Wednesday, June 24, 2009

Observations from Art

From Art Sobczak:

Sales Observations from the US Open,
and the Road


Some general sales observations this week.

An Attitude of a Champion
I was at the US Open golf tournament Saturday in
New York. A great atmosphere, and the course is
as beautiful as it looks on TV, even when it was wet,
as we experienced.

I followed the finish on Monday on TV from my office,
and was rooting for both Phil Mickelson and David Duval,
who both ended tied for second. Phil was classy as he
always is, after a win or otherwise. I was particularly
impressed with Duval. After having been the number
one player in the world prior to Tiger Woods taking
over that position around 10 years ago or so, he had
some struggles and hasn't been much of a factor for
quite some time. In fact, his ranking coming into the
Open was 882.

Yet, in his interview after his final round, in which was
tied for the lead with two holes to play, he said,

"I stand before you certainly happy with how I played,
but extremely disappointed in the outcome. I had no
question in my mind I was going to win the golf tournament

Wow, that's the attitude of a champion, which is what it
takes to win one. Believing that you can. Already seeing
it your mind's eye.

That's also the attitude of the best salespeople I have ever
been around. They EXPECT success. It's not a surprise
when it happens.

Learning From the Airlines--What NOT to Do
On the way back from the tournament, my three buddies
and I needed to get our seat assignments at the airport gate.

It was a little commuter jet on Delta, which I don't have status
on, so they were not offering complimentary First Class.
But they did advertise on the video board that we could pay
to upgrade.

Given a rather fun and tiring weekend with the boys and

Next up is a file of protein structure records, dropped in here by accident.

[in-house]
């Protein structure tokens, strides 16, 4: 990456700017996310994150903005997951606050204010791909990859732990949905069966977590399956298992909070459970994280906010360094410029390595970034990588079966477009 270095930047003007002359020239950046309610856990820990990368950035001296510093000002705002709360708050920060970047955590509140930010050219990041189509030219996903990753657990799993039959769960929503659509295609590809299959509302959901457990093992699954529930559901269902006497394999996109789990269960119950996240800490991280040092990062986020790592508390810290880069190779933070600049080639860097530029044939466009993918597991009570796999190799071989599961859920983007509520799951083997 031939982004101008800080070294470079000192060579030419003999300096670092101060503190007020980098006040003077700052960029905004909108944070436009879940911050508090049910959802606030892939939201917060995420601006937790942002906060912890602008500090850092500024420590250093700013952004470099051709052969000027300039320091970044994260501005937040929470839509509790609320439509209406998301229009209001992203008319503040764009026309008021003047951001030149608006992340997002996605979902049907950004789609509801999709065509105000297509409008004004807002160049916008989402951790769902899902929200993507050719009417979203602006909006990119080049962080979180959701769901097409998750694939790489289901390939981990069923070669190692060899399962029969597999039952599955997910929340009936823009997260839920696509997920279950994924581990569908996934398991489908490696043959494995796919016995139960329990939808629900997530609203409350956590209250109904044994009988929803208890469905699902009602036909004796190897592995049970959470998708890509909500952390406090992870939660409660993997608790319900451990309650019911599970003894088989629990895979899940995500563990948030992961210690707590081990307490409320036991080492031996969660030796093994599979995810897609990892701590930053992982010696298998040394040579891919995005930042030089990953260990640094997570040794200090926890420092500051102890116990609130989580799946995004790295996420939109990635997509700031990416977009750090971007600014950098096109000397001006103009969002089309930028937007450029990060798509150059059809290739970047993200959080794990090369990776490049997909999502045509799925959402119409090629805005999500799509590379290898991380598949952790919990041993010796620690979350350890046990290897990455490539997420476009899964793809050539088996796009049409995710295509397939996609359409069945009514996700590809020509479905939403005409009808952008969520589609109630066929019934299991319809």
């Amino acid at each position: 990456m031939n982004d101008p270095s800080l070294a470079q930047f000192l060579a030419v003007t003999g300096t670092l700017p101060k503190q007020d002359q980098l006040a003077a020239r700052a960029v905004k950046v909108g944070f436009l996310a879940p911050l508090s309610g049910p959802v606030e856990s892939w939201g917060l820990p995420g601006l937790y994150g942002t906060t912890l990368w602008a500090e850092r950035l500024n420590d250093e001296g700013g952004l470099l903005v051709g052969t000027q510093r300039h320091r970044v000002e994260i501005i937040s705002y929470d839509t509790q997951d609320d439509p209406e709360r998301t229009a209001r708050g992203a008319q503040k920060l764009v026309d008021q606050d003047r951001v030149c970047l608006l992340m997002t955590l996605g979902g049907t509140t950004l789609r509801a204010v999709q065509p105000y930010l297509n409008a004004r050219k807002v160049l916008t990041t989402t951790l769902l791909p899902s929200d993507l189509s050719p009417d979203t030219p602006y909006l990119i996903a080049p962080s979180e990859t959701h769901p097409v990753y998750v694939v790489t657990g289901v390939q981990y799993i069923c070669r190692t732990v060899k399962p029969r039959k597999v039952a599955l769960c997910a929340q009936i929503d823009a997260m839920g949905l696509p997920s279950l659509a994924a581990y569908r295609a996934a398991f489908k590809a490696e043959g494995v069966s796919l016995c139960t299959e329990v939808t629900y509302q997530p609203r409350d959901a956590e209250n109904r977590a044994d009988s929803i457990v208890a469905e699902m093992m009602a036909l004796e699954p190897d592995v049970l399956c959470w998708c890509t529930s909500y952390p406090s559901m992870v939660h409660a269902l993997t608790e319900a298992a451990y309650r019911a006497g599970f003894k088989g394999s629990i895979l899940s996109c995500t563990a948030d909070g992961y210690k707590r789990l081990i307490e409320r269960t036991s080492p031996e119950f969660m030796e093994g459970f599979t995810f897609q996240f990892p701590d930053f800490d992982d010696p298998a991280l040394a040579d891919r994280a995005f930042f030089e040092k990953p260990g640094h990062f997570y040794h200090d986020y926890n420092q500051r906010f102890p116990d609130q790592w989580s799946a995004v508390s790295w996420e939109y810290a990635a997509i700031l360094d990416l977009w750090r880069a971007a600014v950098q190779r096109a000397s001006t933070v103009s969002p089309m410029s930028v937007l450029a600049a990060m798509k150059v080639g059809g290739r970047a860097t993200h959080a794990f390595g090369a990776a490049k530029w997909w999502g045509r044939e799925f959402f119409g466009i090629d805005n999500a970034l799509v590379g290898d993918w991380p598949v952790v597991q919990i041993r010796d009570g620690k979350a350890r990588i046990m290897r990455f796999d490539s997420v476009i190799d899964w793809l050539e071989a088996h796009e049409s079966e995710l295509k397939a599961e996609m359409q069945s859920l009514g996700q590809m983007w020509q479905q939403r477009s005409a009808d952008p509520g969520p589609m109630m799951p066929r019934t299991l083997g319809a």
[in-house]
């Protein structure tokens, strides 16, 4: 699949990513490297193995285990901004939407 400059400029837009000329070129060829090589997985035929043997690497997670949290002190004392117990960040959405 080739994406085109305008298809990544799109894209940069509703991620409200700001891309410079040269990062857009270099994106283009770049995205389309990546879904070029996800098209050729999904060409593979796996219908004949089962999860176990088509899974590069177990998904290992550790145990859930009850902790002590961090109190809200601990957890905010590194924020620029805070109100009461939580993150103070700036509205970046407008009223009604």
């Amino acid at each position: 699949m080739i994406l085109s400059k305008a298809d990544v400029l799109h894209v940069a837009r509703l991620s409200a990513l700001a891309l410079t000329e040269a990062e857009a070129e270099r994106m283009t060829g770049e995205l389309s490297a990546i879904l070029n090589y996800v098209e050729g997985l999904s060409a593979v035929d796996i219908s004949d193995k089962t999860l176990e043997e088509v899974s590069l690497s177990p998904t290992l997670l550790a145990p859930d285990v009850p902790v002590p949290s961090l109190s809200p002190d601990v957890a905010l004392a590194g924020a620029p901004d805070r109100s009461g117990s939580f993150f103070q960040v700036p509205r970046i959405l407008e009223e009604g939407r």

feeling the effects of having seen a number of pubs in Manhattan,
and the fact that none of us looked forward to cramming our
legs under the Barbie-doll-sized seats in front of us, I persuaded
the guys all to spend the extra cash to upgrade.

So I gave the gate agent my ticket to process the upgrade. Then
he tells me that he can't do it, since my ticket "was not eligible."

What? A $330 one-way ticket was not eligible to upgrade?

That's right, he said.

"How many First Class seats do you have available?"

"Eight," he replied.

"Let me get this right. I want to give you $75 per guy, $300 total to
buy four seats that will otherwise go empty, and you won't let me do it?"

"The computer won't let me do it," he reluctantly replied.

I asked who was authorized to get us upgraded and he said to
check with the flight attendant as we boarded.

So I did, explained the situation, and without dragging this story out
longer than I have, she moved us into the empty First Class seats.

No charge.

Lessons here?

1. Are there any stupid policies at your company that you can
influence, that affect a customer's ability to do business with you
when they clearly are trying to hand you money?

2. Ask for what you want. They certainly were not going to OFFER
to move us into First Class without us initiating the request.

3. Be persistent and find out who can make a decision if you
get stalled by someone who can't.


More Not-to-Do's From the Airlines